George P. Landow, Professor George P Landow
Johns Hopkins University Press, 1994 - Literary Criticism - 377 pages
In his widely acclaimed book Hypertext George P. Landow described a radically new information technology and its relationship to the work of such literary theorists as Jacques Derrida and Roland Barthes. Now Landow has brought together a distinguished group of authorities to explore more fully the implications of hypertextual reading for contemporary literary theory.
Among the contributors, Charles Ess uses the work of Jrgen Habermas and the Frankfurt School to examine hypertext's potential for true democratization. Stuart Moulthrop turns to Deleuze and Guattari as a point of departure for a study of the relation of hypertext and political power. Espen Aarseth places hypertext within a framework created by other forms of electronic textuality. David Kolb explores what hypertext implies for philosophy and philosophical discourse. Jane Yellowlees Douglas, Gunnar Liestol, and Mireille Rosello use contemporary theory to come to terms with hypertext narrative. Terrence Harpold investigates the hypertextual fiction of Michael Joyce. Drawing on Derrida, Lacan, and Wittgenstein, Gregory Ulmer offers an example of the new form of writing hypertextuality demands.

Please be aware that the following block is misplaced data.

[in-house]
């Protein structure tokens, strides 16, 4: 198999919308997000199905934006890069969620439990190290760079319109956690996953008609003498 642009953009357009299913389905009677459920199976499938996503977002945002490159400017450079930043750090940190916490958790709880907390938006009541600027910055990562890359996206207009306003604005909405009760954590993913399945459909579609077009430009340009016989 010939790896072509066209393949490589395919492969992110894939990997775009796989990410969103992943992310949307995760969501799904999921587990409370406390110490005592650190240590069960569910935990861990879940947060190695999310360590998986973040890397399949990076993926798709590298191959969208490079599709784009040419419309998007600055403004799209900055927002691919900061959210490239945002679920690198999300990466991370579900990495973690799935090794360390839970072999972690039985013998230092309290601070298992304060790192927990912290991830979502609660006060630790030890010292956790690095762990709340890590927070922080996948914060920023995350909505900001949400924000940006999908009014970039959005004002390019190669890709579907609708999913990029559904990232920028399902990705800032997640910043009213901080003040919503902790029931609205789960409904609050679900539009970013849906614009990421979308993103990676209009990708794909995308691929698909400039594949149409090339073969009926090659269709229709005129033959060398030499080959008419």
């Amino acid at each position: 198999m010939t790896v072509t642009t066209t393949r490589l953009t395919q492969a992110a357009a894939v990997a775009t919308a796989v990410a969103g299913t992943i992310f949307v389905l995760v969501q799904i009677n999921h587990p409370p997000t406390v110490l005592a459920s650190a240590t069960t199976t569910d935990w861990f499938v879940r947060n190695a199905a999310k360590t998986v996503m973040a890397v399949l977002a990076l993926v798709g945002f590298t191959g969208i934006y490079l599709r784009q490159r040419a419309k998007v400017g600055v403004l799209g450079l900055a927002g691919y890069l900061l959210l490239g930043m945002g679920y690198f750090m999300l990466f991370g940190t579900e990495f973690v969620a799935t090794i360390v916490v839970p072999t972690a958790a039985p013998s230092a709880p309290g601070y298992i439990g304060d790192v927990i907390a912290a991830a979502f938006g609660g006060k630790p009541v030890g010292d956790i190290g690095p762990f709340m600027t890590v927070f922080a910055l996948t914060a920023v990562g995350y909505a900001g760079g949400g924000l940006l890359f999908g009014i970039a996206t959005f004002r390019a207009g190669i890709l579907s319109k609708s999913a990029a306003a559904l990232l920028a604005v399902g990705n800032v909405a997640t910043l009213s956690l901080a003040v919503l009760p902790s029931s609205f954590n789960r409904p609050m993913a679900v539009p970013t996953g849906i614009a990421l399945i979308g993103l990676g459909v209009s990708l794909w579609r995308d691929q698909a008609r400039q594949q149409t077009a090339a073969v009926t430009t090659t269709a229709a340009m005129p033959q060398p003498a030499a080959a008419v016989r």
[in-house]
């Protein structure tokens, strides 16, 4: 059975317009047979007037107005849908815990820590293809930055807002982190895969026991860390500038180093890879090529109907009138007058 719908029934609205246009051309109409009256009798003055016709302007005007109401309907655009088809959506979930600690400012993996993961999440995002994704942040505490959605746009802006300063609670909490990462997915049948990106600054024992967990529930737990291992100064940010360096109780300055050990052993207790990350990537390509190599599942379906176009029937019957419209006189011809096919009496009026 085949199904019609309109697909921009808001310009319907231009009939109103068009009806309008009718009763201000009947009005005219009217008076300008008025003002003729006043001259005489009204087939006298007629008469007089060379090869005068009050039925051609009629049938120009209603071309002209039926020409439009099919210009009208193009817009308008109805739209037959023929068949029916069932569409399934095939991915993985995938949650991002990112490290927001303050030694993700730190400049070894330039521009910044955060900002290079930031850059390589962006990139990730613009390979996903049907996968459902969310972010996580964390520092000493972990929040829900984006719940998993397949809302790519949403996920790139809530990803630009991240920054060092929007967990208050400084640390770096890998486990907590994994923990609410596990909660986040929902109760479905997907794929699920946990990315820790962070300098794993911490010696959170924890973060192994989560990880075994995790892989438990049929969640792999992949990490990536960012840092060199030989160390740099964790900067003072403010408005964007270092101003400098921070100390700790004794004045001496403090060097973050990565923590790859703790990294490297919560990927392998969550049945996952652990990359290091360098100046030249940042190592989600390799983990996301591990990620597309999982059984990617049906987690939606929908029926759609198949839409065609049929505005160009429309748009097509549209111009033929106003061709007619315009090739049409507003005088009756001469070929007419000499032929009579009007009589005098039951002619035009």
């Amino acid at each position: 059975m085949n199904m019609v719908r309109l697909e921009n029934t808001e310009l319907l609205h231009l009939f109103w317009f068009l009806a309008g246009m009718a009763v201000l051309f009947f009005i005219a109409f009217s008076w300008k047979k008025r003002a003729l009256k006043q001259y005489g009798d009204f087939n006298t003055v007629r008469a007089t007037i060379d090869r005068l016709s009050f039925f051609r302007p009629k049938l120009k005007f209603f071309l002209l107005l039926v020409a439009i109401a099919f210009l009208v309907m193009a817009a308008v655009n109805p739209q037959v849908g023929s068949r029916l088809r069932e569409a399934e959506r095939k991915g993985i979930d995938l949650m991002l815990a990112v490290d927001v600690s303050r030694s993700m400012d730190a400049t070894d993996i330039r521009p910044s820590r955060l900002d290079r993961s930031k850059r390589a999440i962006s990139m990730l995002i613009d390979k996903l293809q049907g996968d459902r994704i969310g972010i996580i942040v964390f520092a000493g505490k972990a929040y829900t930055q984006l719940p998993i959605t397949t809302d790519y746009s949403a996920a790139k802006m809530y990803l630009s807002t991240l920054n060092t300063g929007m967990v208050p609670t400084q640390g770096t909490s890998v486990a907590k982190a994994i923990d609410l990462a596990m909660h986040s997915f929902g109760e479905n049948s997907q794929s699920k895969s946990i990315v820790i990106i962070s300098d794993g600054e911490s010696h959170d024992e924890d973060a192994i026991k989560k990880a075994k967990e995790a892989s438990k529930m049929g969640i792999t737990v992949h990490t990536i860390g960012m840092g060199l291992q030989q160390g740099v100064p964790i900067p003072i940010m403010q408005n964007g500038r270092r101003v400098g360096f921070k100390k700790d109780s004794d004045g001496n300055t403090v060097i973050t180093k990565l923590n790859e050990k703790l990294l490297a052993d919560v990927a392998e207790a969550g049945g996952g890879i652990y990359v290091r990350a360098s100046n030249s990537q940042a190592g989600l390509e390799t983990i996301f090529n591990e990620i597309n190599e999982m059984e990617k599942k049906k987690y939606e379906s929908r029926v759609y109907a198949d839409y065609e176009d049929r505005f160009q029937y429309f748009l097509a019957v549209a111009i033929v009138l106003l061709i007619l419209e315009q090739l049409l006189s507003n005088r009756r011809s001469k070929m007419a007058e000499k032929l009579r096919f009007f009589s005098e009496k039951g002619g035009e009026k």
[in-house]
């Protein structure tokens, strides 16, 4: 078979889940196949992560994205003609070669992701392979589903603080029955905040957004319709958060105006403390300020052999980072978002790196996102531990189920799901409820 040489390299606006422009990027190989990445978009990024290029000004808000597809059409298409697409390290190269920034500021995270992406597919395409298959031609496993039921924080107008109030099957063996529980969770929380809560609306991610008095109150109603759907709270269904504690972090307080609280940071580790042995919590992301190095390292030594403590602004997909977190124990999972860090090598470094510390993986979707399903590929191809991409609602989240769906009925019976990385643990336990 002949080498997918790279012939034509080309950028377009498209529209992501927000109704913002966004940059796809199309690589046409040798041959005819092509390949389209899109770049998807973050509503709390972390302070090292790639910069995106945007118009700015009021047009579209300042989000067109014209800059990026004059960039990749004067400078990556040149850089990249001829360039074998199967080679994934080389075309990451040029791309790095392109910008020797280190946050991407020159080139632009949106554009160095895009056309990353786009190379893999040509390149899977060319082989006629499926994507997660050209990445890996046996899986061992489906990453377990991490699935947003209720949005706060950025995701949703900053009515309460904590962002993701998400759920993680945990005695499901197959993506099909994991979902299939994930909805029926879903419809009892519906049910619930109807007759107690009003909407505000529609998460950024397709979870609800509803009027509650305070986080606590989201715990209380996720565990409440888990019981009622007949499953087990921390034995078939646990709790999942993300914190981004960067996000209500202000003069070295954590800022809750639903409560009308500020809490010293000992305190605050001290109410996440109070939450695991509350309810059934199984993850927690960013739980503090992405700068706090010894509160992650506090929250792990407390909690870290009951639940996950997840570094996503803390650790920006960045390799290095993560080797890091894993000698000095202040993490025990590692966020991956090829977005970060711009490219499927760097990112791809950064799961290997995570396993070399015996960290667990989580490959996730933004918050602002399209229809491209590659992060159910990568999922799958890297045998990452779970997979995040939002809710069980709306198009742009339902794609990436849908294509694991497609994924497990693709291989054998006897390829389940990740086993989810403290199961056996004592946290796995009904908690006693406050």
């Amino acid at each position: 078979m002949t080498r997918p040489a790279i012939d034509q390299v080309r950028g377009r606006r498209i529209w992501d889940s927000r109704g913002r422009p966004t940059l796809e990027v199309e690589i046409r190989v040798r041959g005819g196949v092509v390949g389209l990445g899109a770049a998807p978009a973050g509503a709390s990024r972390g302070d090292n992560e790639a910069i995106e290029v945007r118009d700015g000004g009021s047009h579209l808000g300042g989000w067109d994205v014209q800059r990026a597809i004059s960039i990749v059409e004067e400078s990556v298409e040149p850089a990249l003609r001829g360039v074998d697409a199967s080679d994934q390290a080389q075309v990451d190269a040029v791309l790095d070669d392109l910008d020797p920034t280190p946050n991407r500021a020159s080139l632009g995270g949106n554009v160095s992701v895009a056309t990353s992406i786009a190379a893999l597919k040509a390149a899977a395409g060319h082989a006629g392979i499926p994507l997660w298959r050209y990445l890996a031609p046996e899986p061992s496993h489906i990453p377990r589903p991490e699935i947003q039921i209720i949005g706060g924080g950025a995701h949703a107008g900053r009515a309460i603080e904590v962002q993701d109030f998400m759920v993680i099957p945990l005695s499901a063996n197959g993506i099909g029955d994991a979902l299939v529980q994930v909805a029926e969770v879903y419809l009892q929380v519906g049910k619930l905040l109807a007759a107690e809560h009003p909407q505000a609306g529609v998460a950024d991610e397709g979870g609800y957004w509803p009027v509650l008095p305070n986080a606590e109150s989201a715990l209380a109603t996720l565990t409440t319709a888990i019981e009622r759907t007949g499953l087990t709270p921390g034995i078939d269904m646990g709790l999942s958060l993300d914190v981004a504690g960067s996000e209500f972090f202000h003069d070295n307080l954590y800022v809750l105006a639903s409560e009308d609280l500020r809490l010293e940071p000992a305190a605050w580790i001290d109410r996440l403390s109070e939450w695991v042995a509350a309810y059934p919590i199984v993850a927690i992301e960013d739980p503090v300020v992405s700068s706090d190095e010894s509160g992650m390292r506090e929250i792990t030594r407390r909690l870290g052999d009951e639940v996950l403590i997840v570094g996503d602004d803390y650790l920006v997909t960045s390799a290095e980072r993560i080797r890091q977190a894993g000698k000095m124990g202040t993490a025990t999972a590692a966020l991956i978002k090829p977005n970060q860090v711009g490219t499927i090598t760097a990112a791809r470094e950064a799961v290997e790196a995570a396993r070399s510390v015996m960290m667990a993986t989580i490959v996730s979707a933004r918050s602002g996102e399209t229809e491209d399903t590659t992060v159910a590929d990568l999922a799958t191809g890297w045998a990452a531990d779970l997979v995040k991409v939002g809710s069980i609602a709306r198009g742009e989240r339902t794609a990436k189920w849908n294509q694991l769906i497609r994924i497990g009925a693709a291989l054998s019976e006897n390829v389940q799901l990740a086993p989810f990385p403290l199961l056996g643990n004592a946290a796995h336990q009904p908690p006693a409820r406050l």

Results 1-3 of 72
The fundamental importance of networked hypertext in fulfilling the potential of
the medium only appears when one adds its last crucial element — the ability of
the reader to add links , comments , or both . Vannevar Bush , Douglas Englebart
Clicking upon the word hinzogen in the second sentence of the story makes it
appear in reverse video - that is , in white letters on a black rectangle — while
sich , the word immediately before it , appears underlined . ( Clicking upon sich ...
Imagine a book in which some of the pages appear to be missing , or the print is
unreadable every 16 pages , or some of the pages are repeated while ... it
appears to misrepresent the “ real ” text , even if such a thing may never have
What people are saying - Write a review
Nonlinearity and Literary Theory 51
Wittgenstein Genette and the Readers Narrative
Michel de Certeaus Wandersmänner
8 other sections not shown